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  • "To: Chris 4 Gwent P&CC
    I accept that we are arguing different corners of the same issue and your point regarding the presumption of innocence is taken. However, as is usual, it’s not as simple as that.
    The issue was poisoned by press intervention and the release of crucial evidence before a decision to prosecute was taken and the paradox developed where the video evidence showed everything that happened with the significant exception of the state of mind of P.C. Harwood.
    Everyone saw a violent assault from behind Mr Tomlinson’s back and as a result the guilt was pre-judged. The jury decided that his actions did not amount to manslaughter, but the fact remains that he did assault Mr Tomlinson.
    You refer to Criminal Law procedure in the ‘Beyond Reasonable Doubt’ principle where the maxim of ‘Better ten guilty men go free than one be unjustly condemned’ (Blackstone) and it is a fact that the jury failed to be reasonably convinced of manslaughter under those rules.
    However, a disciplinary hearing based on the terms of employment does not fall under the criminal law blanket, but rather the different rules of Civil Justice, where the ‘Balance of proof’ standard prevails.
    As an arguably serving police officer, P.C. Harwood is subject to both the law of the land and the terms and conditions of his employment, and is answerable to both. He has answered the criminal charge but the civil prosecution is still unresolved. They are two separate matters and should not be confused with the notion of ‘Double Jeopardy’; of course, his police record will form part of the inquiry in contrast to the criminal law process where the record was withheld from the jury to minimise bias.
    The Criminal charge related to the accusation of manslaughter, but the civil inquiry would question his behaviour particularly in how it affects the perception of policing in the eyes of the general public. As everyone has seen his actions and noticed the negative impact on policing that this incident has generated, plus the lower burden of proof, I suspect it will cause him difficulty in justifying his conduct. Under the concept of precedent, an acquittal would be seen as a licence to assault without restraint any person finding themselves in the path of a police officer. Is that really an outcome for the police authority to sensibly arrive at?"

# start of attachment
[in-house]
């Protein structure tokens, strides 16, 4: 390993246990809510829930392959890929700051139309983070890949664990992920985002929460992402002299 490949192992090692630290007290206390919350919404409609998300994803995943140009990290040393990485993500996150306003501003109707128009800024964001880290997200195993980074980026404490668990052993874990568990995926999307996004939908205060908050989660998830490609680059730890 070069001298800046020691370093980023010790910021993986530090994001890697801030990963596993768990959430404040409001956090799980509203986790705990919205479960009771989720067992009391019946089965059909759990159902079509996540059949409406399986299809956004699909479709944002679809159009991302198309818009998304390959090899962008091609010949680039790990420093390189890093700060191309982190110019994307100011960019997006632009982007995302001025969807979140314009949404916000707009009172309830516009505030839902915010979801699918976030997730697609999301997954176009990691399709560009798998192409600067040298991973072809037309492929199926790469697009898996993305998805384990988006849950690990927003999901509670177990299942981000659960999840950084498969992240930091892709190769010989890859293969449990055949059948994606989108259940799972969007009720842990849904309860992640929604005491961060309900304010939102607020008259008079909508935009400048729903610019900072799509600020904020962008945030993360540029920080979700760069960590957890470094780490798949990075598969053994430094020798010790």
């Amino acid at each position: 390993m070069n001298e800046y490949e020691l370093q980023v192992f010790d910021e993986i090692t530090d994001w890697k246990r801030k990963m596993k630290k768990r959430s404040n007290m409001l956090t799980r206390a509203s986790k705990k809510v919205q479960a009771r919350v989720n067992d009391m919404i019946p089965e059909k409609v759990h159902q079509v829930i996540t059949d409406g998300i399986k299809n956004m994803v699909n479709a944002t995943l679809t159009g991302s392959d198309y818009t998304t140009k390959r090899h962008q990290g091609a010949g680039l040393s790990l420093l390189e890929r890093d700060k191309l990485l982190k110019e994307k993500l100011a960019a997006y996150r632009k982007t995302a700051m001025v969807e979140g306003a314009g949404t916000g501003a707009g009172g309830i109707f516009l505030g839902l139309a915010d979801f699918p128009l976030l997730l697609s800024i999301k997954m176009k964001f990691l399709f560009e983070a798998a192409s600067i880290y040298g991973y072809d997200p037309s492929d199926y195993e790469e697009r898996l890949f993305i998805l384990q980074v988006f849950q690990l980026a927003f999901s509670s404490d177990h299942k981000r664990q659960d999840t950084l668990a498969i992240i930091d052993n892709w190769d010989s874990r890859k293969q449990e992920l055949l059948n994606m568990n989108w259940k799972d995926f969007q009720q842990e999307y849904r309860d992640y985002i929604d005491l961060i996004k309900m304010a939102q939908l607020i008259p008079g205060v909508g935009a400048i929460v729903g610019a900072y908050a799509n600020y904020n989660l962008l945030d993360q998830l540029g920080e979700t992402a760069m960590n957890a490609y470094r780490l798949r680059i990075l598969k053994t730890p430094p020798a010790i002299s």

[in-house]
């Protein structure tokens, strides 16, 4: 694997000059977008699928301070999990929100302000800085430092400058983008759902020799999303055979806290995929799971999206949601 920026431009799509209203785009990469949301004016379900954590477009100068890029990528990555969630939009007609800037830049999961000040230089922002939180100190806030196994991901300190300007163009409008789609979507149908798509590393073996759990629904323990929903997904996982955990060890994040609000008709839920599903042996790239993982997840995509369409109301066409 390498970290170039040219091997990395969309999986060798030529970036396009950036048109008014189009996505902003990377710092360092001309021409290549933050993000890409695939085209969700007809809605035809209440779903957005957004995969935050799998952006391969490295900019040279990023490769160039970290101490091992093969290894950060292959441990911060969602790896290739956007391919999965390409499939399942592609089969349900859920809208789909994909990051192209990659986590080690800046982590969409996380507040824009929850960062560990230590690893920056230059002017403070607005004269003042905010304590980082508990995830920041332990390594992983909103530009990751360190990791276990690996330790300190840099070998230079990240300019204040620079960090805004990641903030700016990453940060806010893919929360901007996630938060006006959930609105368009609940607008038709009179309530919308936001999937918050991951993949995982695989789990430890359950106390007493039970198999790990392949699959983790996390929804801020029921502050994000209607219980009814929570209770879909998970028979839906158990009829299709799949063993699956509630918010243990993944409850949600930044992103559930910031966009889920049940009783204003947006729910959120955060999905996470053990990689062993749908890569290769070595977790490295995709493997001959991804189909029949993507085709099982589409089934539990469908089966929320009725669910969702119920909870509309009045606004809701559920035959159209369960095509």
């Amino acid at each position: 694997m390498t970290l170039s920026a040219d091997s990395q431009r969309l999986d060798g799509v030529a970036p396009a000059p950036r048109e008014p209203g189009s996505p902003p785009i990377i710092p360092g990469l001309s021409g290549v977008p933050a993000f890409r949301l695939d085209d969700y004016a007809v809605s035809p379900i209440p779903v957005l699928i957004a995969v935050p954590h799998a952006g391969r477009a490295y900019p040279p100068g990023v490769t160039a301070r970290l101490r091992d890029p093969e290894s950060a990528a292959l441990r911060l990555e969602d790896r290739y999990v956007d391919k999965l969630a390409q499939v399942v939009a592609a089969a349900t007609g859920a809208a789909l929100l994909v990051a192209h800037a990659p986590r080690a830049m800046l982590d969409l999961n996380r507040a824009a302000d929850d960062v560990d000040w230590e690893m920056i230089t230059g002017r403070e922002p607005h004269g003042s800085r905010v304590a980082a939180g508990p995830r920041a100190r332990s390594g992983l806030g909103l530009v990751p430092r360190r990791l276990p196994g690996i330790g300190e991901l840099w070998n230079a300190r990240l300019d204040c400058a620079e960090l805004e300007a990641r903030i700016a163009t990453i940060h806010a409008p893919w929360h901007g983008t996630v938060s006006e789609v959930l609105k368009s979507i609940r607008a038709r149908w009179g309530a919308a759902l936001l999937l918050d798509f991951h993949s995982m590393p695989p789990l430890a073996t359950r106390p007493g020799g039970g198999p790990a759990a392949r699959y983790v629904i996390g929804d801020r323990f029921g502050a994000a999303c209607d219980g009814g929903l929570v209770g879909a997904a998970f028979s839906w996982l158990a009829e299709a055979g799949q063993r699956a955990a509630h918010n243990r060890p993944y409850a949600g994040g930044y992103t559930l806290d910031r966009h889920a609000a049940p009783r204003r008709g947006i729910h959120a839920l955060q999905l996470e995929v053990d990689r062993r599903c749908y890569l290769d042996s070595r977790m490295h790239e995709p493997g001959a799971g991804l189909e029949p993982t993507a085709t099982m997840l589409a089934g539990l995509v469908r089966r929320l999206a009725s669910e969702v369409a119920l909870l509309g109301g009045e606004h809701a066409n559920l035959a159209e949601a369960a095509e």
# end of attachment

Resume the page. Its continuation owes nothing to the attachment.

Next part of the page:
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More thugs IN police...

First published in Letters


SOME years ago we had a traditional “neighbourhood bobby”. This man knew everybody in his territory and, more importantly, they knew him. He also policed the area with the consent and approval of the local population, adults AND youths.

He once confided to my son that there were “more thugs in the police than outside the force”.

PC Simon Harwood was cleared of killing Ian Tomlinson during the G20 protests. Initially, he denied even striking Mr Tomlinson, until filmed evidence was provided.

He went on to protest the justification of his brutal actions, even listing the options available, such as Taser, pepper spray etc, even down to actually shooting him.

I don’t suppose it occurred to him to simply ask Mr Tomlinson what he was doing there and advising him to move along for his own safety?

He should be dismissed from the force with loss of pension rights.

Meanwhile, a woman motorist exceeded the speed limit by a paltry five mph and was fined £480.

J Symons, Highfield Road, Newport

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